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Patte de loup — literally, wolf’s paw — is the name of an heirloom variety of apple that is chiefly grown in the Northwest of France, and is mentioned in horticultural documents as early as the Middle Age.
Small and oddly shapen, with a rugged, brownish yellow skin that often cracks and scars as if a wolf had clawed it, it is typically the kind of apple that did not stand a chance in the modern battle for glossy and perfectly calibrated specimens.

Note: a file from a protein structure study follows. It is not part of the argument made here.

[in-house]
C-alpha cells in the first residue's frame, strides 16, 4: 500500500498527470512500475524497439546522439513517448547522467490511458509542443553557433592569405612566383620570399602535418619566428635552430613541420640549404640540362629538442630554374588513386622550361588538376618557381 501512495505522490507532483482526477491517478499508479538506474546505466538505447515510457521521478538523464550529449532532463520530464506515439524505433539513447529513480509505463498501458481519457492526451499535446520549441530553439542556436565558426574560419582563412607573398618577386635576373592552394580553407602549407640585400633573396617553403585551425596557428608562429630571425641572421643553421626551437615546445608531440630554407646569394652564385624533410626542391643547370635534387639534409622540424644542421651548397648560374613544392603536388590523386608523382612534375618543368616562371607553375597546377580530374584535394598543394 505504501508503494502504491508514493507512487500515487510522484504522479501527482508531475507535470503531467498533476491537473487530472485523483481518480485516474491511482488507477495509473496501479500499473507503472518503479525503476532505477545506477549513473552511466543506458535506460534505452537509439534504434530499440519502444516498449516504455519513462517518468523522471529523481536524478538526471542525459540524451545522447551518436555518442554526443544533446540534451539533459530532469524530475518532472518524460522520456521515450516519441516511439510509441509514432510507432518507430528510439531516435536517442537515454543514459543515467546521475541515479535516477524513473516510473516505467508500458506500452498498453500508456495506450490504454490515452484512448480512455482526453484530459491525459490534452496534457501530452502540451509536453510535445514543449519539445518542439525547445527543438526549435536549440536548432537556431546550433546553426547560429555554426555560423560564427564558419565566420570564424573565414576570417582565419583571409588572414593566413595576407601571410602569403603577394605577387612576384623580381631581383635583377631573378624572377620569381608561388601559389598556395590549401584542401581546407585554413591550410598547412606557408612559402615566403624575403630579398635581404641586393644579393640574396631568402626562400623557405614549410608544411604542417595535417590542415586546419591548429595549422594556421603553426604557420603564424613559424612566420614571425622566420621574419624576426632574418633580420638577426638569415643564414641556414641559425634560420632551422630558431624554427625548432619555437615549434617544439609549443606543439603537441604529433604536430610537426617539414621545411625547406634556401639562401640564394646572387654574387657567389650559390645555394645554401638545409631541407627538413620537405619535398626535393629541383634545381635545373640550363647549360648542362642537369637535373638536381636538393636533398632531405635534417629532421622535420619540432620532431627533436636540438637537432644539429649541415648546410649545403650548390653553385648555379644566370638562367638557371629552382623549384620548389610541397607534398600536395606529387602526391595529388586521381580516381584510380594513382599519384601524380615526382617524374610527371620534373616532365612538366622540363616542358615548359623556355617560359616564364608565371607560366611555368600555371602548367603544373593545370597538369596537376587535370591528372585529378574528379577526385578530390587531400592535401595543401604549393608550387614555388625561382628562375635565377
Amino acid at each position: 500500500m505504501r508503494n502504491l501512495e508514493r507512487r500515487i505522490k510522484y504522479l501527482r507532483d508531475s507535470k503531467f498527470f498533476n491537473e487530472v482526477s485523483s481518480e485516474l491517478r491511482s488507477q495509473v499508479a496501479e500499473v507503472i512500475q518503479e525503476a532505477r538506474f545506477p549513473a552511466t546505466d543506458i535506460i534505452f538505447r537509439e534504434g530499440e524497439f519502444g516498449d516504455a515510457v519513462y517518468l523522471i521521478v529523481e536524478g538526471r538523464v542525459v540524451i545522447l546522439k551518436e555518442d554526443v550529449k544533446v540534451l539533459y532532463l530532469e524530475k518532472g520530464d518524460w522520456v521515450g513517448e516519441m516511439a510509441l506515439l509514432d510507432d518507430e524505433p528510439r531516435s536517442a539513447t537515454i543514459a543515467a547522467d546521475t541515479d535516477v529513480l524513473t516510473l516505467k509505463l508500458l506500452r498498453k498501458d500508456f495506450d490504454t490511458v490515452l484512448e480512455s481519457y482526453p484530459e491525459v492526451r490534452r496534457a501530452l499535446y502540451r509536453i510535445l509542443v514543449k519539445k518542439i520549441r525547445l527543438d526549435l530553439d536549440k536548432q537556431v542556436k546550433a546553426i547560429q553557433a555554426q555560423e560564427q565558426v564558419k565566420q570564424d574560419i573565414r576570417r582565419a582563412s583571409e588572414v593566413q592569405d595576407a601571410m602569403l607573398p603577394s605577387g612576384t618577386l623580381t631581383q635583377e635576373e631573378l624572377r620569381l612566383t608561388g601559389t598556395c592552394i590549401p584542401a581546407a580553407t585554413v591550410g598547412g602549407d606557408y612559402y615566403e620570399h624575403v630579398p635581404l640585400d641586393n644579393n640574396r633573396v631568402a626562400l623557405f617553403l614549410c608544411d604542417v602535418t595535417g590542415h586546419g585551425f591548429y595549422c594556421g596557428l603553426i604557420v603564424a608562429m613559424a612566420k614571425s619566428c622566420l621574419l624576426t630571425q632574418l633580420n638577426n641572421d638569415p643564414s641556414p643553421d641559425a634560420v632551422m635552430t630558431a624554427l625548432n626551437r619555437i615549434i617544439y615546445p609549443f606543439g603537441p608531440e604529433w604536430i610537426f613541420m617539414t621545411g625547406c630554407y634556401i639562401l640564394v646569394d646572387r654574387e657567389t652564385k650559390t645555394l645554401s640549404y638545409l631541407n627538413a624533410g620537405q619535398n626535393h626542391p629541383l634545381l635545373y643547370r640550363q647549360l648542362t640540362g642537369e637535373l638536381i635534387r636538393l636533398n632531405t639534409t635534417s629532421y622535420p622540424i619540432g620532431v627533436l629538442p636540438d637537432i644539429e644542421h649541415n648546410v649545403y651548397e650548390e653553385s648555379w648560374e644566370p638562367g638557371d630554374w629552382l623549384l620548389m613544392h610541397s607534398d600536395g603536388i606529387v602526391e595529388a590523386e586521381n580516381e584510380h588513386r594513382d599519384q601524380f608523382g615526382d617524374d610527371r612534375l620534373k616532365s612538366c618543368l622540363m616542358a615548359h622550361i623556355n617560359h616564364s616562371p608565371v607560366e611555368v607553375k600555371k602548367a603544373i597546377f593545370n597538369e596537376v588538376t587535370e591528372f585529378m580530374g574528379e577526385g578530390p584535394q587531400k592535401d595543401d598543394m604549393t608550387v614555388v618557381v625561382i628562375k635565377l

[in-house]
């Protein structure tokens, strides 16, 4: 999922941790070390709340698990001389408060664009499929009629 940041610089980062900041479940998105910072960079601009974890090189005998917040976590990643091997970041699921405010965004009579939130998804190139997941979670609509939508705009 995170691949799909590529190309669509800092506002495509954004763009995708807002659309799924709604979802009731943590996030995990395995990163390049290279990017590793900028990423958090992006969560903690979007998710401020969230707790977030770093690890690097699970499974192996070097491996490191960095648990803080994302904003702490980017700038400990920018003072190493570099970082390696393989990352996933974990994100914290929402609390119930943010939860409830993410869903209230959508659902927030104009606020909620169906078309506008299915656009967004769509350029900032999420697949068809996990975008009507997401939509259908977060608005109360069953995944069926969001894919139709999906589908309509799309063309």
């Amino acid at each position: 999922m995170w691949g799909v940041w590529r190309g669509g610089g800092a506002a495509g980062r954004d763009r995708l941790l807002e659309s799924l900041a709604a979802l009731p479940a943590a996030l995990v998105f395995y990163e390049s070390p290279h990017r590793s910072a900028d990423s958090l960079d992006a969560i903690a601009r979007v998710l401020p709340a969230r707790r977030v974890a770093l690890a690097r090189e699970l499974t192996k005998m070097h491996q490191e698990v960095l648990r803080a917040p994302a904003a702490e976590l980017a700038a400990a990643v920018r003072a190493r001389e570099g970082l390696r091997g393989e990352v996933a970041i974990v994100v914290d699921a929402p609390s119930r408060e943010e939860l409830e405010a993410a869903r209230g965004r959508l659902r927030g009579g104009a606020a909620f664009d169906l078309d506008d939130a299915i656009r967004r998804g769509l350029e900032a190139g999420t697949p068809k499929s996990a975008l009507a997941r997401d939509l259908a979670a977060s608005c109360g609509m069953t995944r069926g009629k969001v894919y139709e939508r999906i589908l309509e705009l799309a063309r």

And yet the patte de loup is very close to apple perfection in my book: sweet and tart, with a firm flesh that is juicy but not too crisp, it does equally well eaten au couteau, i.e. sliced with a knife and munched on out of hand, or baked into a tarte tatin or an apple cake.
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